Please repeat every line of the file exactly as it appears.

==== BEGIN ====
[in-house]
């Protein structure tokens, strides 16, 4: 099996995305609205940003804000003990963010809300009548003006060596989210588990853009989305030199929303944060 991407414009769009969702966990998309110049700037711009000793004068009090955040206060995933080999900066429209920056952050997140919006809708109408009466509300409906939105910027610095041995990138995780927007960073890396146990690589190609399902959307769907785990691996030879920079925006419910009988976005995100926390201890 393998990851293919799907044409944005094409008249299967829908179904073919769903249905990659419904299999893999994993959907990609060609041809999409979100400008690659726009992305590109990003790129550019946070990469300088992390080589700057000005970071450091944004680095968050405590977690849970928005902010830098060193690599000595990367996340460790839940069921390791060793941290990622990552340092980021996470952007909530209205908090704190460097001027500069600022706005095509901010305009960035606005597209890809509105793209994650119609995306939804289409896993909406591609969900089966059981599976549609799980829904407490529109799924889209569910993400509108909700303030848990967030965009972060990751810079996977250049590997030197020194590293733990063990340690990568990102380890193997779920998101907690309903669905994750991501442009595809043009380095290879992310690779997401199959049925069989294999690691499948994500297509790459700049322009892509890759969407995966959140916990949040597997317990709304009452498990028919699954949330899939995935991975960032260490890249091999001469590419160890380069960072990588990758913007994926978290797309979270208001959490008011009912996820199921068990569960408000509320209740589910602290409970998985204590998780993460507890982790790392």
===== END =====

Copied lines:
[in-house]
């Protein structure tokens, strides 16, 4: 099996995305609205940003804000003990963010809300009548003006060596989210588990853009989305030199929303944060 991407414009769009969702966990998309110049700037711009000793004068009090955040206060995933080999900066429209920056952050997140919006809708109408009466509300409906939105910027610095041995990138995780927007960073890396146990690589190609399902959307769907785990691996030879920079925006419910009988976005995100926390201890 393998990851293919799907044409944005094409008249299967829908179904073919769903249905990659419904299999893999994993959907990609060609041809999409979100400008690659726009992305590109990003790129550019946070990469300088992390080589700057000005970071450091944004680095968050405590977690849970928005902010830098060193690599000595990367996340460790839940069921390791060793941290990622990552340092980021996470952007909530209205908090704190460097001027500069600022706005095509901010305009960035606005597209890809509105793209994650119609995306939804289409896993909406591609969900089966059981599976549609799980829904407490529109799924889209569910993400509108909700303030848990967030965009972060990751810079996977250049590997030197020194590293733990063990340690990568990102380890193997779920998101907690309903669905994750991501442009595809043009380095290879992310690779997401199959049925069989294999690691499948994500297509790459700049322009892509890759969407995966959140916990949040597997317990709304009452498990028919699954949330899939995935991975960032260490890249091999001469590419160890380069960072990588990758913007994926978290797309979270208001959490008011009912996820199921068990569960408000509320209740589910602290409970998985204590998780993460507890982790790392």